It sounds a distinctly unattractive business, running a crane hire company in France. The demand for cranes is reasonable enough, so there is work to be had. The problem is the fiscal regime.

Christian-Jacques Vernazza is founder, president and 90% owner of Mediaco, France’s biggest crane rental company.

Vernazza explains the regime that he and his French competitors must endure: “The charges we face are more than other European countries. We are not treated equally as Europeans. We have the Euro but we do not have harmonisation of social and fiscal policies.” Firstly, he says, there is the tax on investment that he must pay. Only in France, he says, does a company have to pay 3.5% tax every year on investments. That means that he has to give the government 3.5% of the purchase price of every crane Mediaco has, so over 10 years he has had to pay a third of what he paid for the crane to the government, even if the crane is sitting idle in the yard. If he keeps the crane for 30 years, he has paid for it twice over. “It’s a complete nonsense,” he says.

And another thing, Vernazza rails. If you sell a crane, you have to pay 40% gains tax. In other European Union countries, he says, if you reinvest the money realised from such a sale by buying another crane, you do not face such charges.

“And now we have the 35 hours problem, which again is a complete nonsense,” he continues, referring to legislation that came into force this year stipulating that workers do not have to work more than 35 hours a week. It means that employee costs have gone up and turnover down. A British or a German worker is expected to put in at least 200 hours a year more than a French worker, he says.

“And fuel has gone up 39% this year,” he adds.

This seemingly endless litany of complaints would seem like mere moaning from a man who owns four times as many cranes – about 400 – as his next biggest domestic rivals. The average French crane fleet is just 10 machines. Why should we sympathise with a man who is so evidently successful despite such adversities? The nub of the issue is international competition that has grown since the development of the European Union, the whole concept of which is to enable all the companies of member states to compete on an even footing. The only impact it has had on the crane industry in France so far, he says, is to drive rental rates down every year because of international competition.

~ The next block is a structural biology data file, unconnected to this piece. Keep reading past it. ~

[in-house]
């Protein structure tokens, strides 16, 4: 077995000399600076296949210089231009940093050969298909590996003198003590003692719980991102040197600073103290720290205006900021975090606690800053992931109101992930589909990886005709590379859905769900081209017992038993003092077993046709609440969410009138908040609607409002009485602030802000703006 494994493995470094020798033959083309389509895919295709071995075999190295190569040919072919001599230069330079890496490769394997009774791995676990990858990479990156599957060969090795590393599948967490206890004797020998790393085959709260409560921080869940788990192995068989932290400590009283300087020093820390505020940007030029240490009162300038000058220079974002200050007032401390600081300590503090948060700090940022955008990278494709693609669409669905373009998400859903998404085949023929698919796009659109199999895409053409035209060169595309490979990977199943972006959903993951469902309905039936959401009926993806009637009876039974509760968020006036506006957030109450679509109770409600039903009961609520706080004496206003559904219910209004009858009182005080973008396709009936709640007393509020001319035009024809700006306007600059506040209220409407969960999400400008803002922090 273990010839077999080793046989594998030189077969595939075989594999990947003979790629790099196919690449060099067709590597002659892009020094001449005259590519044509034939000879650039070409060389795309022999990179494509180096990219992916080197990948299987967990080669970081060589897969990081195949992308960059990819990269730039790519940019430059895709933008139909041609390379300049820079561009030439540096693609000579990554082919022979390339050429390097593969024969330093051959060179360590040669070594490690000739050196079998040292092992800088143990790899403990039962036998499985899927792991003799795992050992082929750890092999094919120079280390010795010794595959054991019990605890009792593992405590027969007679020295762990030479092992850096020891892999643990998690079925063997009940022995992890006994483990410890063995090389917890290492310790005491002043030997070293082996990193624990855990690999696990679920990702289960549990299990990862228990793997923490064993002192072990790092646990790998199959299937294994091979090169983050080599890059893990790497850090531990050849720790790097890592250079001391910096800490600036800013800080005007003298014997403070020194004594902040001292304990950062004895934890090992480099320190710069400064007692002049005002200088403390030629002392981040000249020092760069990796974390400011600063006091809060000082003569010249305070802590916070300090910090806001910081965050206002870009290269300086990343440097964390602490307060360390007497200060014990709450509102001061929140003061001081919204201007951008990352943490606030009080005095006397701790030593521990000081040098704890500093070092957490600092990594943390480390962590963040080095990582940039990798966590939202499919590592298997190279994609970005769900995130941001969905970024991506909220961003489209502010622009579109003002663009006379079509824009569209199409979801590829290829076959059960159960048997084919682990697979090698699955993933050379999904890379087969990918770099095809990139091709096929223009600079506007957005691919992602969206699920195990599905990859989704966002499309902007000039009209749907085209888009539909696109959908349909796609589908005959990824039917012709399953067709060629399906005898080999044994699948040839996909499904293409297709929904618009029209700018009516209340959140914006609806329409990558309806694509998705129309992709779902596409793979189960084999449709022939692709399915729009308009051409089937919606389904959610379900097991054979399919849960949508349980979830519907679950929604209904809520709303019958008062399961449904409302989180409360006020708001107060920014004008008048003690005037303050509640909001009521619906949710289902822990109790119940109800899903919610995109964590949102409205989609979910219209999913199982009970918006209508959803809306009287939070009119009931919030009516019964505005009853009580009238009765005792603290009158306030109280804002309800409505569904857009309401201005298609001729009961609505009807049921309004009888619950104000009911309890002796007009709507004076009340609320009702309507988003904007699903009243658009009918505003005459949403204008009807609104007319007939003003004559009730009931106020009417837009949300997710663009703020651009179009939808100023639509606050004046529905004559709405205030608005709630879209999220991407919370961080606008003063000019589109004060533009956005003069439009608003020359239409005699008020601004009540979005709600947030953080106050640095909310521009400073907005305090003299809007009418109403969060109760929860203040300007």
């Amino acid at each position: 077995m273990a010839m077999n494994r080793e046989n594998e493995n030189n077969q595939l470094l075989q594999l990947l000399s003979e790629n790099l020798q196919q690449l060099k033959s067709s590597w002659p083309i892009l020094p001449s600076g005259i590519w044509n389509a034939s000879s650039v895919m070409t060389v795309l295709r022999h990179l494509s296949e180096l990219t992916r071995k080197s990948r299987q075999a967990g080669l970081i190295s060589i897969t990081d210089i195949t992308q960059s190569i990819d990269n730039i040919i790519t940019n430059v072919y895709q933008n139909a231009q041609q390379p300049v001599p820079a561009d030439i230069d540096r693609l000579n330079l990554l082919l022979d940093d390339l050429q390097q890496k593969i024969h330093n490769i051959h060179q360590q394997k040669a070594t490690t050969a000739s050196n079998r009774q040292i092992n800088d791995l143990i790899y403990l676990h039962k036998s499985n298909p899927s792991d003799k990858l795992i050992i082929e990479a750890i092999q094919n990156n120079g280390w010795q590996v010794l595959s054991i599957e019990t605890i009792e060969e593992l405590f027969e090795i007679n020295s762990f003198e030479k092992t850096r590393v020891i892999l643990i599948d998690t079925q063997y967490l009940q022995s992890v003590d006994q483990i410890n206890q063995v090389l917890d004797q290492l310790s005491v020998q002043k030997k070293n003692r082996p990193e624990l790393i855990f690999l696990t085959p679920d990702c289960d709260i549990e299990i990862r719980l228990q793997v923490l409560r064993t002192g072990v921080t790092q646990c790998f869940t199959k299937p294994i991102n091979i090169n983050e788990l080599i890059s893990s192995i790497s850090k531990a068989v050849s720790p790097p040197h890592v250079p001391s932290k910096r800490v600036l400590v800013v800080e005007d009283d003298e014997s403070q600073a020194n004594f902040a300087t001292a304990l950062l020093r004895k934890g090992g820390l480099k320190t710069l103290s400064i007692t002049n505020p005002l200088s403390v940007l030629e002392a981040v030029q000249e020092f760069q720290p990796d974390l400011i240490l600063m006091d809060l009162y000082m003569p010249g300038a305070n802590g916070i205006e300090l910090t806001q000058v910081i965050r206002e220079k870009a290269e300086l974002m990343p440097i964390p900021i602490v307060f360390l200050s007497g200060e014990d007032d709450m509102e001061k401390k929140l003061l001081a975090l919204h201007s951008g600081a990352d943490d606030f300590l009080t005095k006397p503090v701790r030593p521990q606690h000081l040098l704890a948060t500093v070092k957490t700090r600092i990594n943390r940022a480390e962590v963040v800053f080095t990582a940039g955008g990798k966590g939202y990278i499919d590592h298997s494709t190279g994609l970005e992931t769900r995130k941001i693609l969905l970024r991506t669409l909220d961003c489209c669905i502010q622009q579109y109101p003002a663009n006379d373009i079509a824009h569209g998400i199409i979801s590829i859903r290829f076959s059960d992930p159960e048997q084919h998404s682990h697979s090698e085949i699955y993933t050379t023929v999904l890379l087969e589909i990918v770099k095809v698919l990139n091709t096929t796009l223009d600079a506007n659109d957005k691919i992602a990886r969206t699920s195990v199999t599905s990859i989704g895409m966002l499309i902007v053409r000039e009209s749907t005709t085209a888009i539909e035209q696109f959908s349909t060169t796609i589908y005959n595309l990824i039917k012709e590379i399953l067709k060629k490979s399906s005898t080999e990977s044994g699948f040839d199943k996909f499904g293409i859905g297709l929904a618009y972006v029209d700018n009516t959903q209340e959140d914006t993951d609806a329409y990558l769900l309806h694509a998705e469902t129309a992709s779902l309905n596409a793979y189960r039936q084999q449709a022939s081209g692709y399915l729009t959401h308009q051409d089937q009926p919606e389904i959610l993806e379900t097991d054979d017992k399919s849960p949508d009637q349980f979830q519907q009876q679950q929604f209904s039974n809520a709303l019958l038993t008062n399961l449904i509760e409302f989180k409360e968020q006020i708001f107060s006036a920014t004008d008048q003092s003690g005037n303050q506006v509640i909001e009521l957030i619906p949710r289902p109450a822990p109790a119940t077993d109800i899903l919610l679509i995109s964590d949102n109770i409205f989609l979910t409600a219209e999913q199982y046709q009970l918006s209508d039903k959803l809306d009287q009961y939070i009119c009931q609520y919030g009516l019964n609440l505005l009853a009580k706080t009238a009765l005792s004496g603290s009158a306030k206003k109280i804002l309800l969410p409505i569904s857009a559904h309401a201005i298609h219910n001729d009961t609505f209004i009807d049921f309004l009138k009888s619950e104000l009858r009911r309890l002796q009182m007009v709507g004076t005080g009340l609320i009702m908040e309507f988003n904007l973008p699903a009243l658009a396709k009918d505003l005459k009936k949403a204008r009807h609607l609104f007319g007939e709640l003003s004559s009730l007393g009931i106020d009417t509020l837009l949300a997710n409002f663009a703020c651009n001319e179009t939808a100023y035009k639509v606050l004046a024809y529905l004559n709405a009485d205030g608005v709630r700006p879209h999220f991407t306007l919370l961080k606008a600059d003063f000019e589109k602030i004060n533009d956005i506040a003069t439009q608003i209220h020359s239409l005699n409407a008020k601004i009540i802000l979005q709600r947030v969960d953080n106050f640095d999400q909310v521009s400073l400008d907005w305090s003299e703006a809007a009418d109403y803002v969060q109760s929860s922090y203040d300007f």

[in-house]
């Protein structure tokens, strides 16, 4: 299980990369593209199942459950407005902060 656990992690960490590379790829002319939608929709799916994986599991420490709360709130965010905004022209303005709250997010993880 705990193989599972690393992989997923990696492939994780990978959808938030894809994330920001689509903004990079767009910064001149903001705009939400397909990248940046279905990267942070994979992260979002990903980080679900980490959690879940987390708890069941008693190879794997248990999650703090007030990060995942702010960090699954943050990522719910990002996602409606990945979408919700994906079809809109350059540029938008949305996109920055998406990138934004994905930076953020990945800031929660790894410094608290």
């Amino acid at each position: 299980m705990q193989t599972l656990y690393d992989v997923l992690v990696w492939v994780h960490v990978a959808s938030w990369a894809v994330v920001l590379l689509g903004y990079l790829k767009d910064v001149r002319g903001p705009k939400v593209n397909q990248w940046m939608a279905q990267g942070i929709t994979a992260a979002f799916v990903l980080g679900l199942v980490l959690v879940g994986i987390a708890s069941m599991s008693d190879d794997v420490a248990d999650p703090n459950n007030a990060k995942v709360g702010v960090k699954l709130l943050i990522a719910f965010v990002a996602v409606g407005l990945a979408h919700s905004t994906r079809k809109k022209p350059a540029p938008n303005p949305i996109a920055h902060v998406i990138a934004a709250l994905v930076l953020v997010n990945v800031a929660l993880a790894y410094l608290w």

While British crane companies may complain about the imposition of European regulations, Vernazza wants more European interference – either to lift some of the burdens he faces or at the very least to impose similar burdens on his international competitors. If French companies face significantly greater financial burdens than their Belgian, Dutch, German or Spanish neighbours, quite simply they will not survive.

There appear to be only two solutions: either register the business in another European country, Belgium or Luxembourg perhaps, or lease equipment from companies outside France rather than purchase it. Were the latter course of action selected, the equipment would have to be sent back every six months and new leases signed, in order to avoid it counting as an asset and so being liable for tax. Vernazza recognises these options but it is a prospect that he does not want to countenance – not yet, at least.